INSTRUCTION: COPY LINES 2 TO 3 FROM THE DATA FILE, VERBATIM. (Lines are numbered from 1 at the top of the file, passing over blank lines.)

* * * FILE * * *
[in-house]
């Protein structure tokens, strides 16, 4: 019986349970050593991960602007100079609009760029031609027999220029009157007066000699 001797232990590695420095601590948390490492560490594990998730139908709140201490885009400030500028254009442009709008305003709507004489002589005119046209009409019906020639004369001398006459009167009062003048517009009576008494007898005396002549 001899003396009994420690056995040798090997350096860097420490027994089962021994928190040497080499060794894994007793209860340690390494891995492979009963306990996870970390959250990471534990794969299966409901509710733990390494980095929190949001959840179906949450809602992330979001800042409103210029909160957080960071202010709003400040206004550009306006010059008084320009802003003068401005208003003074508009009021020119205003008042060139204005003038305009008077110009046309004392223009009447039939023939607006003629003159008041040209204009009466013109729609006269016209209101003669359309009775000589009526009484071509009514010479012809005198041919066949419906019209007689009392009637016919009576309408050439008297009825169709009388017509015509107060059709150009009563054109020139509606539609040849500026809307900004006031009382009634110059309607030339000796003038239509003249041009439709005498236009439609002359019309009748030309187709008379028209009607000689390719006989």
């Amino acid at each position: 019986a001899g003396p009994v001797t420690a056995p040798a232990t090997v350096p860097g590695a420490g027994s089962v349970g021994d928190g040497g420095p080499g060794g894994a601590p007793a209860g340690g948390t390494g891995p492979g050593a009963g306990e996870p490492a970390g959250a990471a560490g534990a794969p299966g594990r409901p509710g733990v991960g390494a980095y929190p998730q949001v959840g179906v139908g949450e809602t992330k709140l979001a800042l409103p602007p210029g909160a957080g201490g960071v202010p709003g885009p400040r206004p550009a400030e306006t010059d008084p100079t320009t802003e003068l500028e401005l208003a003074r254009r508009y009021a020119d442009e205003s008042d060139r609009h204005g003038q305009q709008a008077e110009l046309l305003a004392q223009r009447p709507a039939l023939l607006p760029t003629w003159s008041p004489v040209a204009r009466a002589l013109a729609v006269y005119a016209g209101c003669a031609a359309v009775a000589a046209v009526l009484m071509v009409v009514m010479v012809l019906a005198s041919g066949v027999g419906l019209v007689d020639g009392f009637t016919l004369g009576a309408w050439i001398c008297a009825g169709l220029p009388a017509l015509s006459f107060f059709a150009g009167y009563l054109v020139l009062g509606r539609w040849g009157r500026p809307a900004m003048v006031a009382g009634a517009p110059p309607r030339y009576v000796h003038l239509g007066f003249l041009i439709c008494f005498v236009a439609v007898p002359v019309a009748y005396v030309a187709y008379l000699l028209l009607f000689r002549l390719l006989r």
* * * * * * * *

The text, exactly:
């Protein structure tokens, strides 16, 4: 019986349970050593991960602007100079609009760029031609027999220029009157007066000699 001797232990590695420095601590948390490492560490594990998730139908709140201490885009400030500028254009442009709008305003709507004489002589005119046209009409019906020639004369001398006459009167009062003048517009009576008494007898005396002549 001899003396009994420690056995040798090997350096860097420490027994089962021994928190040497080499060794894994007793209860340690390494891995492979009963306990996870970390959250990471534990794969299966409901509710733990390494980095929190949001959840179906949450809602992330979001800042409103210029909160957080960071202010709003400040206004550009306006010059008084320009802003003068401005208003003074508009009021020119205003008042060139204005003038305009008077110009046309004392223009009447039939023939607006003629003159008041040209204009009466013109729609006269016209209101003669359309009775000589009526009484071509009514010479012809005198041919066949419906019209007689009392009637016919009576309408050439008297009825169709009388017509015509107060059709150009009563054109020139509606539609040849500026809307900004006031009382009634110059309607030339000796003038239509003249041009439709005498236009439609002359019309009748030309187709008379028209009607000689390719006989």
């Amino acid at each position: 019986a001899g003396p009994v001797t420690a056995p040798a232990t090997v350096p860097g590695a420490g027994s089962v349970g021994d928190g040497g420095p080499g060794g894994a601590p007793a209860g340690g948390t390494g891995p492979g050593a009963g306990e996870p490492a970390g959250a990471a560490g534990a794969p299966g594990r409901p509710g733990v991960g390494a980095y929190p998730q949001v959840g179906v139908g949450e809602t992330k709140l979001a800042l409103p602007p210029g909160a957080g201490g960071v202010p709003g885009p400040r206004p550009a400030e306006t010059d008084p100079t320009t802003e003068l500028e401005l208003a003074r254009r508009y009021a020119d442009e205003s008042d060139r609009h204005g003038q305009q709008a008077e110009l046309l305003a004392q223009r009447p709507a039939l023939l607006p760029t003629w003159s008041p004489v040209a204009r009466a002589l013109a729609v006269y005119a016209g209101c003669a031609a359309v009775a000589a046209v009526l009484m071509v009409v009514m010479v012809l019906a005198s041919g066949v027999g419906l019209v007689d020639g009392f009637t016919l004369g009576a309408w050439i001398c008297a009825g169709l220029p009388a017509l015509s006459f107060f059709a150009g009167y009563l054109v020139l009062g509606r539609w040849g009157r500026p809307a900004m003048v006031a009382g009634a517009p110059p309607r030339y009576v000796h003038l239509g007066f003249l041009i439709c008494f005498v236009a439609v007898p002359v019309a009748y005396v030309a187709y008379l000699l028209l009607f000689r002549l390719l006989r």